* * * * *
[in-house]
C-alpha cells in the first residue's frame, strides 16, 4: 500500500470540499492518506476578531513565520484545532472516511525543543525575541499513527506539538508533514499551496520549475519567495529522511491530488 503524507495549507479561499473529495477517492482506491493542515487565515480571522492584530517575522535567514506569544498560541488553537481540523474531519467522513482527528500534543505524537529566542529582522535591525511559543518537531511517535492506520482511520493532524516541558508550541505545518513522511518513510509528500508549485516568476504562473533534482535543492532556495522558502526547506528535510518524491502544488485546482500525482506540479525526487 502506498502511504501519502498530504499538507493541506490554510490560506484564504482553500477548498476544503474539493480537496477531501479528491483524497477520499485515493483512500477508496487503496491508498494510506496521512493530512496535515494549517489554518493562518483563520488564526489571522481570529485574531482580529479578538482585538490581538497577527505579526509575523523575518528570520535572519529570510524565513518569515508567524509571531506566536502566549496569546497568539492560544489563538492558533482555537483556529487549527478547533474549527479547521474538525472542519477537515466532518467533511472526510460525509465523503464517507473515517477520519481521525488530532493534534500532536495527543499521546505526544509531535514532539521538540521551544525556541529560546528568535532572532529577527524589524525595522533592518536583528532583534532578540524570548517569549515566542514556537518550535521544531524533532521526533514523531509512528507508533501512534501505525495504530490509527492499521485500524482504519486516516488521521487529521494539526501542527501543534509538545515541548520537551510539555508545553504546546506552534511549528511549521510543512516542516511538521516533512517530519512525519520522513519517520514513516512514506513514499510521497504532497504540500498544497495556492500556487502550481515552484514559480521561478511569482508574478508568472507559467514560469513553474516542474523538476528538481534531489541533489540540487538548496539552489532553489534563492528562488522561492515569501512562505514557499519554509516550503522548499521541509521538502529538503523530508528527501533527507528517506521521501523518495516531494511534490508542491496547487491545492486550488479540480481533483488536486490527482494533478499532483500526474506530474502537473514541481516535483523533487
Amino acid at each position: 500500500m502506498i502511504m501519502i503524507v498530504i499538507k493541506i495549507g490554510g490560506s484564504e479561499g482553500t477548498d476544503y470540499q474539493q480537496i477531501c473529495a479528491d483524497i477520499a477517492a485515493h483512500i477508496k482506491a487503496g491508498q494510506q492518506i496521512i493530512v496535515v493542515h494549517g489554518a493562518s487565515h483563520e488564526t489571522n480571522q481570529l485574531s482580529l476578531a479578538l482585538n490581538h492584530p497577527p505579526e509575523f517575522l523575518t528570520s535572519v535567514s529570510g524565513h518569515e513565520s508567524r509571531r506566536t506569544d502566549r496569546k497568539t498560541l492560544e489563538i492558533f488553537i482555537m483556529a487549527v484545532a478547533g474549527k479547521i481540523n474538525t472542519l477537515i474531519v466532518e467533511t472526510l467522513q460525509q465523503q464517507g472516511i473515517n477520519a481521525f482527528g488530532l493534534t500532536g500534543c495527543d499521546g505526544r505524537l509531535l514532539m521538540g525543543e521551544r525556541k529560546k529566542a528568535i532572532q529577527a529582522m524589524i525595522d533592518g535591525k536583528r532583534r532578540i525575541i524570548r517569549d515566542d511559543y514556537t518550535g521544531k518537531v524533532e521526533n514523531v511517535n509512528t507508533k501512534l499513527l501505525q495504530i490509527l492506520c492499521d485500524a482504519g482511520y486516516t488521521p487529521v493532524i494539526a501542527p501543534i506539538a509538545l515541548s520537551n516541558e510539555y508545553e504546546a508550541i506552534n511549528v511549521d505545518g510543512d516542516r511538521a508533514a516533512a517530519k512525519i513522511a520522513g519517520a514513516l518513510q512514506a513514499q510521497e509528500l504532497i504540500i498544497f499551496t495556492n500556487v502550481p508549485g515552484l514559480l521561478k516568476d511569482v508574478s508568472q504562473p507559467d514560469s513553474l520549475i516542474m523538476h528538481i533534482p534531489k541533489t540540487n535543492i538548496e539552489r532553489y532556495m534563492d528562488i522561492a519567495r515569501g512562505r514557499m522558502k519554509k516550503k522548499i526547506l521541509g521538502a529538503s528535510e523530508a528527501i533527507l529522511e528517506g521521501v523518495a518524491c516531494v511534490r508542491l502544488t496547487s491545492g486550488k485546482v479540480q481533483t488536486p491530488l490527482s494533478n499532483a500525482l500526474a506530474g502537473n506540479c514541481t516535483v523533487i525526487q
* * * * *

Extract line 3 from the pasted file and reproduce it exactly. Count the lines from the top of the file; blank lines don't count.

Amino acid at each position: 500500500m502506498i502511504m501519502i503524507v498530504i499538507k493541506i495549507g490554510g490560506s484564504e479561499g482553500t477548498d476544503y470540499q474539493q480537496i477531501c473529495a479528491d483524497i477520499a477517492a485515493h483512500i477508496k482506491a487503496g491508498q494510506q492518506i496521512i493530512v496535515v493542515h494549517g489554518a493562518s487565515h483563520e488564526t489571522n480571522q481570529l485574531s482580529l476578531a479578538l482585538n490581538h492584530p497577527p505579526e509575523f517575522l523575518t528570520s535572519v535567514s529570510g524565513h518569515e513565520s508567524r509571531r506566536t506569544d502566549r496569546k497568539t498560541l492560544e489563538i492558533f488553537i482555537m483556529a487549527v484545532a478547533g474549527k479547521i481540523n474538525t472542519l477537515i474531519v466532518e467533511t472526510l467522513q460525509q465523503q464517507g472516511i473515517n477520519a481521525f482527528g488530532l493534534t500532536g500534543c495527543d499521546g505526544r505524537l509531535l514532539m521538540g525543543e521551544r525556541k529560546k529566542a528568535i532572532q529577527a529582522m524589524i525595522d533592518g535591525k536583528r532583534r532578540i525575541i524570548r517569549d515566542d511559543y514556537t518550535g521544531k518537531v524533532e521526533n514523531v511517535n509512528t507508533k501512534l499513527l501505525q495504530i490509527l492506520c492499521d485500524a482504519g482511520y486516516t488521521p487529521v493532524i494539526a501542527p501543534i506539538a509538545l515541548s520537551n516541558e510539555y508545553e504546546a508550541i506552534n511549528v511549521d505545518g510543512d516542516r511538521a508533514a516533512a517530519k512525519i513522511a520522513g519517520a514513516l518513510q512514506a513514499q510521497e509528500l504532497i504540500i498544497f499551496t495556492n500556487v502550481p508549485g515552484l514559480l521561478k516568476d511569482v508574478s508568472q504562473p507559467d514560469s513553474l520549475i516542474m523538476h528538481i533534482p534531489k541533489t540540487n535543492i538548496e539552489r532553489y532556495m534563492d528562488i522561492a519567495r515569501g512562505r514557499m522558502k519554509k516550503k522548499i526547506l521541509g521538502a529538503s528535510e523530508a528527501i533527507l529522511e528517506g521521501v523518495a518524491c516531494v511534490r508542491l502544488t496547487s491545492g486550488k485546482v479540480q481533483t488536486p491530488l490527482s494533478n499532483a500525482l500526474a506530474g502537473n506540479c514541481t516535483v523533487i525526487q